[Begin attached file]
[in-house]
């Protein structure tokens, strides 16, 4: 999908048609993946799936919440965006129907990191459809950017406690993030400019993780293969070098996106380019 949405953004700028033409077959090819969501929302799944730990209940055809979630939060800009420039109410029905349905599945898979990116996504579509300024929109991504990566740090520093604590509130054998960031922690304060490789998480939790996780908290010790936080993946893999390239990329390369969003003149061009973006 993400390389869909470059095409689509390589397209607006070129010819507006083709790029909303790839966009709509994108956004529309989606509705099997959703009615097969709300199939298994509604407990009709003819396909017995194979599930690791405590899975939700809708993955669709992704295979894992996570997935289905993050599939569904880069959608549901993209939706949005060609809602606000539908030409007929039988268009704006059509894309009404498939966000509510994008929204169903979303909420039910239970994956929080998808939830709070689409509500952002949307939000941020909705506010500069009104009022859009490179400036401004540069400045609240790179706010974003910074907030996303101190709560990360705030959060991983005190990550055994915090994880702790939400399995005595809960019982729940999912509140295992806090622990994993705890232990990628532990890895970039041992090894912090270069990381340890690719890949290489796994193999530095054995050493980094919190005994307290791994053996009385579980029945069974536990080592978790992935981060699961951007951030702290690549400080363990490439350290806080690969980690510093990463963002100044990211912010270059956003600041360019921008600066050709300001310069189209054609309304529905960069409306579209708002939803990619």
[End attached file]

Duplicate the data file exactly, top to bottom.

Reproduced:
[in-house]
């Protein structure tokens, strides 16, 4: 999908048609993946799936919440965006129907990191459809950017406690993030400019993780293969070098996106380019 949405953004700028033409077959090819969501929302799944730990209940055809979630939060800009420039109410029905349905599945898979990116996504579509300024929109991504990566740090520093604590509130054998960031922690304060490789998480939790996780908290010790936080993946893999390239990329390369969003003149061009973006 993400390389869909470059095409689509390589397209607006070129010819507006083709790029909303790839966009709509994108956004529309989606509705099997959703009615097969709300199939298994509604407990009709003819396909017995194979599930690791405590899975939700809708993955669709992704295979894992996570997935289905993050599939569904880069959608549901993209939706949005060609809602606000539908030409007929039988268009704006059509894309009404498939966000509510994008929204169903979303909420039910239970994956929080998808939830709070689409509500952002949307939000941020909705506010500069009104009022859009490179400036401004540069400045609240790179706010974003910074907030996303101190709560990360705030959060991983005190990550055994915090994880702790939400399995005595809960019982729940999912509140295992806090622990994993705890232990990628532990890895970039041992090894912090270069990381340890690719890949290489796994193999530095054995050493980094919190005994307290791994053996009385579980029945069974536990080592978790992935981060699961951007951030702290690549400080363990490439350290806080690969980690510093990463963002100044990211912010270059956003600041360019921008600066050709300001310069189209054609309304529905960069409306579209708002939803990619």